Celebrated poet David Kirby says that when he was a boy he wanted to run away and join the circus but never found one he liked .

Little Richard if not Jesus and you learn so much about Little Richard that by the time this longish poem ends he’s become a friend of yours, and you know about his music and his songs and how Kirby the poet loaned money to Little Richard’s cousin in Macon, Georgia, and you begin to wonder if this whole collection. His most recent book is Talking about Movies with Jesus, published in 2011 by LSU Press

David Kirby (born 1944) is an American poet and the Robert O.

Celebrated poet David Kirby says that when he was a boy he wanted to run away and join the circus but never found one he liked, so he invented his own. Many of the poems in his dazzling new collection, Talking about Movies with Jesus, suggest his personal carnival is still a work in progress.

Much like a traveling circus, Kirby's poems are defined equally by their transient nature and by their destination. The poem "The Phantom Empire" -- which features Gene Autry repeatedly having to escape from a fictional city 20,000 feet underground in order to make it back home in time to voice his afternoon radio show -- suggests that Kirby has discovered the journey to what one is after is often more entertaining than getting it.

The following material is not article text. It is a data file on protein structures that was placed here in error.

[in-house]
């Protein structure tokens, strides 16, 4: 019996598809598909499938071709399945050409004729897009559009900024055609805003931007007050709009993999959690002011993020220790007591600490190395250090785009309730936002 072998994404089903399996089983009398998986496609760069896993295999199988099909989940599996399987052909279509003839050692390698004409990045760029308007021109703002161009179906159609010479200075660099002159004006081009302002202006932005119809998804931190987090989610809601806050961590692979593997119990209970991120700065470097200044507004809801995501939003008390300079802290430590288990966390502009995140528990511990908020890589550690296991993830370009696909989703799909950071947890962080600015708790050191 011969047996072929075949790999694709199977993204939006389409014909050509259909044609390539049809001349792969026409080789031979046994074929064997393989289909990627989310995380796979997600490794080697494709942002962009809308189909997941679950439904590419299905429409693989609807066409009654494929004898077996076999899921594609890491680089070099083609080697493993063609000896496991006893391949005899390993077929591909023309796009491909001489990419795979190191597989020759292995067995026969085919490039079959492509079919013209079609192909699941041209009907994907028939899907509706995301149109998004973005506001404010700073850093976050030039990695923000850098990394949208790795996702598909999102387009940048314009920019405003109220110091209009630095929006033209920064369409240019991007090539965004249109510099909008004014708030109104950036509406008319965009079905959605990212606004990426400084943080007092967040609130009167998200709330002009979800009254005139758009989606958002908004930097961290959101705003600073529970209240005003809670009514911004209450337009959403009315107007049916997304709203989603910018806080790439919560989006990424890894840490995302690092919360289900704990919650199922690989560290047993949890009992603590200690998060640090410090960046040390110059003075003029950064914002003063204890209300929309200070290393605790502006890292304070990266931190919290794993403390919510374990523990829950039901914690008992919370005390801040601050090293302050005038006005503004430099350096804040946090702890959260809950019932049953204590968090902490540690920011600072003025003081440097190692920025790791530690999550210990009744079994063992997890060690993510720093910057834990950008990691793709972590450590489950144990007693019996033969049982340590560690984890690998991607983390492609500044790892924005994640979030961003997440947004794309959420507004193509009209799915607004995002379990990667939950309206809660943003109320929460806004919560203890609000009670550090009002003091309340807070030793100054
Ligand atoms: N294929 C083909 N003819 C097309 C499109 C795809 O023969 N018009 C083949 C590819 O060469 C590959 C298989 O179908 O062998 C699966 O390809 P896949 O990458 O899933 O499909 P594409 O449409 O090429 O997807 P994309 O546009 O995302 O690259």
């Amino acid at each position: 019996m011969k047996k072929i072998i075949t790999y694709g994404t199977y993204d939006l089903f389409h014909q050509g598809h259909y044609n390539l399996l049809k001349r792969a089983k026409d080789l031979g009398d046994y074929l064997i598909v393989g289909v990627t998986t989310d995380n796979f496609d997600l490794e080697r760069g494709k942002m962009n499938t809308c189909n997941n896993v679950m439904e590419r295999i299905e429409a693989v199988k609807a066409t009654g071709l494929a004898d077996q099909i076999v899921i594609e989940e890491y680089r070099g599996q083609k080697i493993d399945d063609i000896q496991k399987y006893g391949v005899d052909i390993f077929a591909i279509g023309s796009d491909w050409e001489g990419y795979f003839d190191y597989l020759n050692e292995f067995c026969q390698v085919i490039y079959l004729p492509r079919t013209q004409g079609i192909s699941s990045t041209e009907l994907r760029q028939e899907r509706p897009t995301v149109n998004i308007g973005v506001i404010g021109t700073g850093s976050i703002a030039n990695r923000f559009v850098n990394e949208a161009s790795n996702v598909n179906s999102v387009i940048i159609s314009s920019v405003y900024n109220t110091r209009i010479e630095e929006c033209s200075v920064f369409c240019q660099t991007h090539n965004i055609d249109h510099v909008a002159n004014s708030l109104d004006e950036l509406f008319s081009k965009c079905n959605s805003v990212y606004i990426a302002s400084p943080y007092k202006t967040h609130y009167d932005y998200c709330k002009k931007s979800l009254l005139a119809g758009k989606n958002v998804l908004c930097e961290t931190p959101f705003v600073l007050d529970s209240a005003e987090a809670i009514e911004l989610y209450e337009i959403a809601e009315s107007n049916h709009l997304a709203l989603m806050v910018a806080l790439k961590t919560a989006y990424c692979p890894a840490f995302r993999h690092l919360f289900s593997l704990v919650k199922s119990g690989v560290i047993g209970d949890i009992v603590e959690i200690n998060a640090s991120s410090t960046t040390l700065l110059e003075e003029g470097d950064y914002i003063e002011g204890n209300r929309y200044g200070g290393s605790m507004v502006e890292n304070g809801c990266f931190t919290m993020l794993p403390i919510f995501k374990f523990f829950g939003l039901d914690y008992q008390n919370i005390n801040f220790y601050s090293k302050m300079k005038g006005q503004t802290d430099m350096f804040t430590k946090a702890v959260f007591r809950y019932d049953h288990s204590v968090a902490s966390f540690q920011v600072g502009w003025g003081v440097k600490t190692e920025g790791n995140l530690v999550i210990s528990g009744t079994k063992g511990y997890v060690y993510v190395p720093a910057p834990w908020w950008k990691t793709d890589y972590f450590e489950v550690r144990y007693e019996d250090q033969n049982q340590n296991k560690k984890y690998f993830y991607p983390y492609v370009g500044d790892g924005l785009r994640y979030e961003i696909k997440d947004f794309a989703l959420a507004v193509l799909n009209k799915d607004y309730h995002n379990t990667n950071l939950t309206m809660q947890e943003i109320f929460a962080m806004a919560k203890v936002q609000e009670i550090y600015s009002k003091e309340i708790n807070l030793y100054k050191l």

Yet, in frenetic musings on Bo Diddley, a certain First Lady ("Skinny-Dipping with Pat Nixon"), Kirk Douglas, and Gerald Stern, Kirby notes the importance of arrival. Earnest conversations with cultural icons from Little Richard to Jesus reveal to the poet, as a character in his own story, that art, whether a song or poem or scripture, is all we here on earth know of heaven and all we need to know.